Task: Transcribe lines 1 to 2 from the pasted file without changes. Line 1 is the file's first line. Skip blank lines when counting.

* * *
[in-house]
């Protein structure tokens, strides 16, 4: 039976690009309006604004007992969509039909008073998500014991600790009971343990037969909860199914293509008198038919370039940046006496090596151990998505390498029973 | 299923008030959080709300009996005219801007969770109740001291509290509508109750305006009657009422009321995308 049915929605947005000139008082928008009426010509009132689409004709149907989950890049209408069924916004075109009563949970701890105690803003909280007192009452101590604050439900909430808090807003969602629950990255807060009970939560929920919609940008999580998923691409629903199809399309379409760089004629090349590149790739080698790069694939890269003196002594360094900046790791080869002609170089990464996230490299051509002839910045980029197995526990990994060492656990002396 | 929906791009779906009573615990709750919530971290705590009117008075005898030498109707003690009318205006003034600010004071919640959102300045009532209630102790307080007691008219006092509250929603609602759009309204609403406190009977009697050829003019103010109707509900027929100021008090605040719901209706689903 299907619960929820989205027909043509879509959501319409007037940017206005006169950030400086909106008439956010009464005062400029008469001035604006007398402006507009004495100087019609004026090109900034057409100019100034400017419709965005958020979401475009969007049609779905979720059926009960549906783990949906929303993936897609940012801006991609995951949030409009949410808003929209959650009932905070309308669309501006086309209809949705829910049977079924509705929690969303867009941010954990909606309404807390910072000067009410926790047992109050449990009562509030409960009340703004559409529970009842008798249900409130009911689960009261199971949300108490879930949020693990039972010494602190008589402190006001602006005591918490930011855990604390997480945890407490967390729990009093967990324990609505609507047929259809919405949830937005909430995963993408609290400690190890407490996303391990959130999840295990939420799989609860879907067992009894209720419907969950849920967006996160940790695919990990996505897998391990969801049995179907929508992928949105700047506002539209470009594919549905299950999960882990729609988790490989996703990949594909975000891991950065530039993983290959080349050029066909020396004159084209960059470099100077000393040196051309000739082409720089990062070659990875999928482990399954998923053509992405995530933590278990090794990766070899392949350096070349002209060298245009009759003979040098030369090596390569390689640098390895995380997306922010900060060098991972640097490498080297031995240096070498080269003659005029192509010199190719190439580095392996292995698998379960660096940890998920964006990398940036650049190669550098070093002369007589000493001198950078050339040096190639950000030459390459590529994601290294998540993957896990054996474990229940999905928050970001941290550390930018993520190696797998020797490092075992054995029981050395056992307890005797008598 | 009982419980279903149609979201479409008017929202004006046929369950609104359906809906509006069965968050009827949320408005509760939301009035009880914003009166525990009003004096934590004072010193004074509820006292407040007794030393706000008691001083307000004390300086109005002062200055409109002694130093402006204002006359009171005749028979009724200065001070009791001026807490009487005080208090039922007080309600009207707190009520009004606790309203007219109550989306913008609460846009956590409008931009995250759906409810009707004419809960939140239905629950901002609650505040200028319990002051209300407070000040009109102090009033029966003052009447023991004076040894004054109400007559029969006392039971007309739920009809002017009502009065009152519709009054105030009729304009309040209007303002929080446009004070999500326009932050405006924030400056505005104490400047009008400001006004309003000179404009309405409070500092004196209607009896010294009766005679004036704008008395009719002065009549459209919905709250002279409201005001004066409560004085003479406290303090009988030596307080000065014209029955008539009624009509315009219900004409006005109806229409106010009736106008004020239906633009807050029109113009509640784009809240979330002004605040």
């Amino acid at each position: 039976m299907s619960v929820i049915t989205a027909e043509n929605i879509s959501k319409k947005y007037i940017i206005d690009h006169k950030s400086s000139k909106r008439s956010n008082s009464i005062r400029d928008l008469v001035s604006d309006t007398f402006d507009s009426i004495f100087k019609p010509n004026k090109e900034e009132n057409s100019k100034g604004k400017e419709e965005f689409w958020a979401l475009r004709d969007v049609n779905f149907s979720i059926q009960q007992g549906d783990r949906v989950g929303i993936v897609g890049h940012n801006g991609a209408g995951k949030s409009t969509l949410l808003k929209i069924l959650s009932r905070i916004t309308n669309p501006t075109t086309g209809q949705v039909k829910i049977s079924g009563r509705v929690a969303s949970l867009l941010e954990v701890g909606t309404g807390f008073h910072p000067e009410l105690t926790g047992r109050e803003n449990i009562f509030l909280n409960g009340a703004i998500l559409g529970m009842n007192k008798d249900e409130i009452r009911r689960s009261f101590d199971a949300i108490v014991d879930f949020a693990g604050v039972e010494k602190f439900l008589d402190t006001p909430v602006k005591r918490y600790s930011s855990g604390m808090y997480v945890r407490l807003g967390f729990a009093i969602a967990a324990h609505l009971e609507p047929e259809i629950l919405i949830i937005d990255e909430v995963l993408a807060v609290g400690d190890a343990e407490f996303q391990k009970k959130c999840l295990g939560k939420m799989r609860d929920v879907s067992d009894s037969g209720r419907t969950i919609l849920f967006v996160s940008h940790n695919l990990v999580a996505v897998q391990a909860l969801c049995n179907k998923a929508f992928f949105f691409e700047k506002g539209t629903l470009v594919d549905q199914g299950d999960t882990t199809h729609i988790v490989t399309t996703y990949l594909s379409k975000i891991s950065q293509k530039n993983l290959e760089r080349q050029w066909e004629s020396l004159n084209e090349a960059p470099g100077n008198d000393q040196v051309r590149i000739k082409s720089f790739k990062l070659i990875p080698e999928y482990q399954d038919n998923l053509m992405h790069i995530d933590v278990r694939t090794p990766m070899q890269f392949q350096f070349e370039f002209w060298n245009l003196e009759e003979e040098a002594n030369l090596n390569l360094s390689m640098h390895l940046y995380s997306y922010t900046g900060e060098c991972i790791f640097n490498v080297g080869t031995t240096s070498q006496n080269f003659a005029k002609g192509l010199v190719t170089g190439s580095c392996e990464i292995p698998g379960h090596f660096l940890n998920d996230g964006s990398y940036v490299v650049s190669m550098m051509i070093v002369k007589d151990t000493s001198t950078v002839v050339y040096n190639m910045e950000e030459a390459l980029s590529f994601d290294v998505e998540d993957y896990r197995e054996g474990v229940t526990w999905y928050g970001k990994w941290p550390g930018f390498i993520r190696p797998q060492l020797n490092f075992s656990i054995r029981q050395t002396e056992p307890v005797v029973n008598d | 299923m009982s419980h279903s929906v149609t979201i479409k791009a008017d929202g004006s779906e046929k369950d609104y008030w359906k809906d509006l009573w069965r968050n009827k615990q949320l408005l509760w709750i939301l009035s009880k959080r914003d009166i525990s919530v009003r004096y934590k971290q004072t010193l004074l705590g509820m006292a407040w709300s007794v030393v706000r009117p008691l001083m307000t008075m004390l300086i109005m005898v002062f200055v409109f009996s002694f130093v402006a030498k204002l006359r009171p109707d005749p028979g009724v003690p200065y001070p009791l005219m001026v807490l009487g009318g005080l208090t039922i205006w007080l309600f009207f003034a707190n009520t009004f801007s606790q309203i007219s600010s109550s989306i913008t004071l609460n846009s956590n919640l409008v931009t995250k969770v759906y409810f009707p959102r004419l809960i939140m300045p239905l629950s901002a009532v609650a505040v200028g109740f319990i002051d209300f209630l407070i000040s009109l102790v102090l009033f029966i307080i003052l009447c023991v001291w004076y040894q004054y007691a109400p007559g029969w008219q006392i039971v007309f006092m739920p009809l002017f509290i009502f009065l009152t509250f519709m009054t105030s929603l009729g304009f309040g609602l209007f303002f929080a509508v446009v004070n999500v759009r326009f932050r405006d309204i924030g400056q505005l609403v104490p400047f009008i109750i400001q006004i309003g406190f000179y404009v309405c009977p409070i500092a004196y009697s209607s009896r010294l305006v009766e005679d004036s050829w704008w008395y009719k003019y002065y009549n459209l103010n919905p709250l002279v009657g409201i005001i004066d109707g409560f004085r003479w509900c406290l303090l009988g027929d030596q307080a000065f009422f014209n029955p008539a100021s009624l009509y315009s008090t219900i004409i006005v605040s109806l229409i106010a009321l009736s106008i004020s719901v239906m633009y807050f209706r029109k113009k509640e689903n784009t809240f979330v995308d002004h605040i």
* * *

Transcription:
[in-house]
């Protein structure tokens, strides 16, 4: 039976690009309006604004007992969509039909008073998500014991600790009971343990037969909860199914293509008198038919370039940046006496090596151990998505390498029973 | 299923008030959080709300009996005219801007969770109740001291509290509508109750305006009657009422009321995308 049915929605947005000139008082928008009426010509009132689409004709149907989950890049209408069924916004075109009563949970701890105690803003909280007192009452101590604050439900909430808090807003969602629950990255807060009970939560929920919609940008999580998923691409629903199809399309379409760089004629090349590149790739080698790069694939890269003196002594360094900046790791080869002609170089990464996230490299051509002839910045980029197995526990990994060492656990002396 | 929906791009779906009573615990709750919530971290705590009117008075005898030498109707003690009318205006003034600010004071919640959102300045009532209630102790307080007691008219006092509250929603609602759009309204609403406190009977009697050829003019103010109707509900027929100021008090605040719901209706689903 299907619960929820989205027909043509879509959501319409007037940017206005006169950030400086909106008439956010009464005062400029008469001035604006007398402006507009004495100087019609004026090109900034057409100019100034400017419709965005958020979401475009969007049609779905979720059926009960549906783990949906929303993936897609940012801006991609995951949030409009949410808003929209959650009932905070309308669309501006086309209809949705829910049977079924509705929690969303867009941010954990909606309404807390910072000067009410926790047992109050449990009562509030409960009340703004559409529970009842008798249900409130009911689960009261199971949300108490879930949020693990039972010494602190008589402190006001602006005591918490930011855990604390997480945890407490967390729990009093967990324990609505609507047929259809919405949830937005909430995963993408609290400690190890407490996303391990959130999840295990939420799989609860879907067992009894209720419907969950849920967006996160940790695919990990996505897998391990969801049995179907929508992928949105700047506002539209470009594919549905299950999960882990729609988790490989996703990949594909975000891991950065530039993983290959080349050029066909020396004159084209960059470099100077000393040196051309000739082409720089990062070659990875999928482990399954998923053509992405995530933590278990090794990766070899392949350096070349002209060298245009009759003979040098030369090596390569390689640098390895995380997306922010900060060098991972640097490498080297031995240096070498080269003659005029192509010199190719190439580095392996292995698998379960660096940890998920964006990398940036650049190669550098070093002369007589000493001198950078050339040096190639950000030459390459590529994601290294998540993957896990054996474990229940999905928050970001941290550390930018993520190696797998020797490092075992054995029981050395056992307890005797008598 | 009982419980279903149609979201479409008017929202004006046929369950609104359906809906509006069965968050009827949320408005509760939301009035009880914003009166525990009003004096934590004072010193004074509820006292407040007794030393706000008691001083307000004390300086109005002062200055409109002694130093402006204002006359009171005749028979009724200065001070009791001026807490009487005080208090039922007080309600009207707190009520009004606790309203007219109550989306913008609460846009956590409008931009995250759906409810009707004419809960939140239905629950901002609650505040200028319990002051209300407070000040009109102090009033029966003052009447023991004076040894004054109400007559029969006392039971007309739920009809002017009502009065009152519709009054105030009729304009309040209007303002929080446009004070999500326009932050405006924030400056505005104490400047009008400001006004309003000179404009309405409070500092004196209607009896010294009766005679004036704008008395009719002065009549459209919905709250002279409201005001004066409560004085003479406290303090009988030596307080000065014209029955008539009624009509315009219900004409006005109806229409106010009736106008004020239906633009807050029109113009509640784009809240979330002004605040």